When you return from teaching abroad, sometimes it’s the little things about your former host country that you miss most. For me, it’s the Italian café. There is just something about those memories of sitting at a table outside of a coffee shop at the edge of an enormous plaza in Venice, sipping a cappuccino, and watching the world turn that makes my heart ache. Of course, Italy isn’t the only place that offers a prominent café culture. Here are a few cities that you may not realize have a lot to offer the coffee connoisseur:
Buenos Aires, Argentina – Coffee shops abound throughout the city and have for a very long time. The oldest and most famous is Café Tortoni, which opened its doors in 1858, and is one of more than 50 cafes that are protected by the Argentinian government for their historical importance.
Mumbai, India – Traditionally a tea-drinking nation, the younger generations are turning to coffee. This is particularly significant because half of India’s population, over 1 billion people, is under 25 years old. Lattes and iced coffee drinks are very popular!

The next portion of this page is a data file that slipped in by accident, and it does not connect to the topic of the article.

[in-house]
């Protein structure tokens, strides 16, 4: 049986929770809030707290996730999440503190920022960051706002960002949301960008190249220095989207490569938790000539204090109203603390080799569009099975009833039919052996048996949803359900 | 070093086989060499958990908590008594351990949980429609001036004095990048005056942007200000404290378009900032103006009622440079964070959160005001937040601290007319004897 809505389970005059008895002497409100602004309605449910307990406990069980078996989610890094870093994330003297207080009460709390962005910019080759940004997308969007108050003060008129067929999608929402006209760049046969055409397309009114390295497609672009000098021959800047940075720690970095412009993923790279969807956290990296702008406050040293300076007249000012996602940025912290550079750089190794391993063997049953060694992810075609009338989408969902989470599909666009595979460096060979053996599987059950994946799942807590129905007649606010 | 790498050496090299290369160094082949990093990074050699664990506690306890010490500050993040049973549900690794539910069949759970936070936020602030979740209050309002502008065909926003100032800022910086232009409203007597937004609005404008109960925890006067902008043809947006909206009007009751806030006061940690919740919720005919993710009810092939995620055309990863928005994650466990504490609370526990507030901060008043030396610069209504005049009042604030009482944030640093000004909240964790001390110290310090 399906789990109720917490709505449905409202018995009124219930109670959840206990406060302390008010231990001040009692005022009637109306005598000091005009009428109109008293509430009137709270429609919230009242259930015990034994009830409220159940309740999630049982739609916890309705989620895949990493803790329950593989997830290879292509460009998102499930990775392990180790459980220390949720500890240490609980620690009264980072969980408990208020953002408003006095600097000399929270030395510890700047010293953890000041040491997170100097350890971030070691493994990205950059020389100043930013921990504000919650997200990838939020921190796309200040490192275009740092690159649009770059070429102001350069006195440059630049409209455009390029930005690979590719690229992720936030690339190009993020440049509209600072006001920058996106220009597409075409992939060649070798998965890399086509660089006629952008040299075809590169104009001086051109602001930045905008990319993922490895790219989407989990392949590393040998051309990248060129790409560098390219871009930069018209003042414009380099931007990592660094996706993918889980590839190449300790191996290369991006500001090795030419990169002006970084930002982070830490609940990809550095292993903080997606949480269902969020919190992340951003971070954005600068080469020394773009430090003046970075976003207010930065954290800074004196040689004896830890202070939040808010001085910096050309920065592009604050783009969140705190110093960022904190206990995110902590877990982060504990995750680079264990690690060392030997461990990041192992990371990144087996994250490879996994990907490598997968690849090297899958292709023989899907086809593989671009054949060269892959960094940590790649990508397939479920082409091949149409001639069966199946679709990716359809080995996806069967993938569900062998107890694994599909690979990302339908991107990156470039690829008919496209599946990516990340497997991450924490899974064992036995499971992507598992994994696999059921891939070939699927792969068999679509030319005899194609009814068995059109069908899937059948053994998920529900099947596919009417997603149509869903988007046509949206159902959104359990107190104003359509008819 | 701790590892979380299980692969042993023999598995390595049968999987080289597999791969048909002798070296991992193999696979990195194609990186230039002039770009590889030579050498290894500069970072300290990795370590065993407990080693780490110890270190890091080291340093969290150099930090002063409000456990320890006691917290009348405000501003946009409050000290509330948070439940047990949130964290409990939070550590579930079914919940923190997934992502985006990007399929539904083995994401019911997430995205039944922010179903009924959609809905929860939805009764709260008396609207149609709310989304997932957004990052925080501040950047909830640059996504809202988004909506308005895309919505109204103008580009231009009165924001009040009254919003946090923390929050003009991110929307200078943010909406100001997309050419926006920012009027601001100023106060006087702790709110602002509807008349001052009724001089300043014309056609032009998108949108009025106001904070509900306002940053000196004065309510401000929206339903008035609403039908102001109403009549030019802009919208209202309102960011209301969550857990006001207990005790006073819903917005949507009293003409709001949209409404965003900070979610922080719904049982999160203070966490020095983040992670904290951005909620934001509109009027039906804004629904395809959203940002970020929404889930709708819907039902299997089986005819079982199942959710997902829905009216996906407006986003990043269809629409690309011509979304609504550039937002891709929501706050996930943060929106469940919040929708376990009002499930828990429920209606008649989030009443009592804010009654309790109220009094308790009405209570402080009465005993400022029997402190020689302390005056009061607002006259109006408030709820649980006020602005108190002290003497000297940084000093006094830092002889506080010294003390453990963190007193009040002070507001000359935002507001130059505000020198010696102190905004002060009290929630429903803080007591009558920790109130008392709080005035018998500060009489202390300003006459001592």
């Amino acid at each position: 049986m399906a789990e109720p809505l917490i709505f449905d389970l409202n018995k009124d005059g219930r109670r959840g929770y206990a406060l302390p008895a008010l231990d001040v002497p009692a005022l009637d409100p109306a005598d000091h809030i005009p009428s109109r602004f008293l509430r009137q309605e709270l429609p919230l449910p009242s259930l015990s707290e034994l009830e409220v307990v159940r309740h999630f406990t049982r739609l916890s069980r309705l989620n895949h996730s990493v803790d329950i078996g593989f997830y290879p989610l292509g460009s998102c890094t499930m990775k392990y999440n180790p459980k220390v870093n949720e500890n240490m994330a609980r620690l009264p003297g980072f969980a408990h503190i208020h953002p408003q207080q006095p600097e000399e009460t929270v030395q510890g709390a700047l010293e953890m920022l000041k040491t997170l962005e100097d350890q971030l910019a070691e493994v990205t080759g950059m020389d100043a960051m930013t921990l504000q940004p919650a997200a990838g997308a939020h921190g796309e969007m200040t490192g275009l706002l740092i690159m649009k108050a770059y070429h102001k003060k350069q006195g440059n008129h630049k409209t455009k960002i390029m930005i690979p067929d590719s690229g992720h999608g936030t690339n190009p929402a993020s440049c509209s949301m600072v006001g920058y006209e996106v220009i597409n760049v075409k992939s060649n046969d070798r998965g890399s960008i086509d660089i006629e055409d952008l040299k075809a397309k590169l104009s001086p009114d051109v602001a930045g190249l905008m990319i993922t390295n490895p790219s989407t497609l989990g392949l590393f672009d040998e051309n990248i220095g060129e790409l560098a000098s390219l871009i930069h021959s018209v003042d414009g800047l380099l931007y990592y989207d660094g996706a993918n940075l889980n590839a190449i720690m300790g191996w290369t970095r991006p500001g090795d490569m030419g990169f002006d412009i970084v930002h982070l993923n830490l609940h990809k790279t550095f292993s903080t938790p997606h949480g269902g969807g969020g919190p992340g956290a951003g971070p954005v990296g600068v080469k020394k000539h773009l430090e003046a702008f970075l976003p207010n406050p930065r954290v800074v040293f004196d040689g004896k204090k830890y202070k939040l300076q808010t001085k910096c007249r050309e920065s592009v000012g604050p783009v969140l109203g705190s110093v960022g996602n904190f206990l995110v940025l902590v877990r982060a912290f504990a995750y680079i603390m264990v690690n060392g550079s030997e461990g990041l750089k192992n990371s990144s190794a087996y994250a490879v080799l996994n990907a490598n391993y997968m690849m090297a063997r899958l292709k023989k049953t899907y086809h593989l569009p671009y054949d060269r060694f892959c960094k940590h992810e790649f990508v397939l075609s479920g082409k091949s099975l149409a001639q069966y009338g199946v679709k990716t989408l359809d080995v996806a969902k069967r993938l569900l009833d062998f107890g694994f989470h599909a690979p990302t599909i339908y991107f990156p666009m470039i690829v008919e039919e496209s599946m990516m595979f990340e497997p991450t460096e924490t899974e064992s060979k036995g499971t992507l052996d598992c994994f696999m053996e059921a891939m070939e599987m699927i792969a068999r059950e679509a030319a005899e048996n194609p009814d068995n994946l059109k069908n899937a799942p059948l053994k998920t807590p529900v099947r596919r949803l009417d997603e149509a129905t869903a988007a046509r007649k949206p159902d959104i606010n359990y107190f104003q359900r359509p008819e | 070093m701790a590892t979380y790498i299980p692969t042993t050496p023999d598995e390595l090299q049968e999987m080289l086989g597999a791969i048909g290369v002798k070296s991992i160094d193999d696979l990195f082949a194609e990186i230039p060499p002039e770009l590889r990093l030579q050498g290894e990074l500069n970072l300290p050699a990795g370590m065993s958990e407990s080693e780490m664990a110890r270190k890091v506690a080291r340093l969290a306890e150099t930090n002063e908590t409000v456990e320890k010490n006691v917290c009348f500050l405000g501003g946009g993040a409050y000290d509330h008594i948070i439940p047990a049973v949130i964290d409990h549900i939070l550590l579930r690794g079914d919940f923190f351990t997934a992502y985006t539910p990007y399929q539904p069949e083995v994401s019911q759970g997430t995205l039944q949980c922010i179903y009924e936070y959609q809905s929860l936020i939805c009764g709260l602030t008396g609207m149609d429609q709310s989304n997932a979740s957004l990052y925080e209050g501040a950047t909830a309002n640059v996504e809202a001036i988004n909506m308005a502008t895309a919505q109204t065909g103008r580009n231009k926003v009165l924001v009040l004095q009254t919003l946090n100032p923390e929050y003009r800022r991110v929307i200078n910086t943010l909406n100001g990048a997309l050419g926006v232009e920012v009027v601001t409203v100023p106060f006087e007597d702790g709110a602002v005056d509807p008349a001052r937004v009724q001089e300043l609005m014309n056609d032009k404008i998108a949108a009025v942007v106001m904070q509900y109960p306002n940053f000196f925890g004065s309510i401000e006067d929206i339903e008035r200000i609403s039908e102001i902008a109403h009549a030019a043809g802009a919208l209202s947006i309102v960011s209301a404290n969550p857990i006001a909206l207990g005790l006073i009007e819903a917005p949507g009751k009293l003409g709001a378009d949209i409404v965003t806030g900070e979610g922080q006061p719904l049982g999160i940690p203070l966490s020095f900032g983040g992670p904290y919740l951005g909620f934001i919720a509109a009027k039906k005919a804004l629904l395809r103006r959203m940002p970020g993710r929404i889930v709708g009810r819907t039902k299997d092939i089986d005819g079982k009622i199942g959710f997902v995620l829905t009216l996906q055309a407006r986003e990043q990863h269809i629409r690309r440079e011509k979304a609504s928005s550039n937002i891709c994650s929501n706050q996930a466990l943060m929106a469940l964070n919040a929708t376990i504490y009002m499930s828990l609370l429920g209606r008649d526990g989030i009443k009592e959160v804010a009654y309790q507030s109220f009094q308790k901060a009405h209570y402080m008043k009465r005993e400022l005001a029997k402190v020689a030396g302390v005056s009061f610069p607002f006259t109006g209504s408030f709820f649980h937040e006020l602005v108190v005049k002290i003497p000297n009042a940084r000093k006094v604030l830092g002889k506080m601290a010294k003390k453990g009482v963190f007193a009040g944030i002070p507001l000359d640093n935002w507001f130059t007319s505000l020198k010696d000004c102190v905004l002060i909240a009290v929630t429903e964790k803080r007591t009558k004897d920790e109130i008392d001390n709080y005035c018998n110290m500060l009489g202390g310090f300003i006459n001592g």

Beijing, China – Similar to India, it’s the country’s younger generations that are becoming coffee drinkers. The number of coffee shops has exploded to respond to the increasing demand.
St. Petersburg, Russia – Though tea was and still is the primary beverage of choice throughout the country, coffee is rising steadily through the ranks in the big cities and in Kaliningrad. Russians are gaining a preference for European-style coffee shops that brew espresso drinks over the traditional instant coffee.
Speaking of instant coffee, if you’re planning on teaching abroad, you may have to get used to the stuff. In some parts of the world, the most popular way to drink coffee comes in the form of instant coffee packets that are stirred into hot water.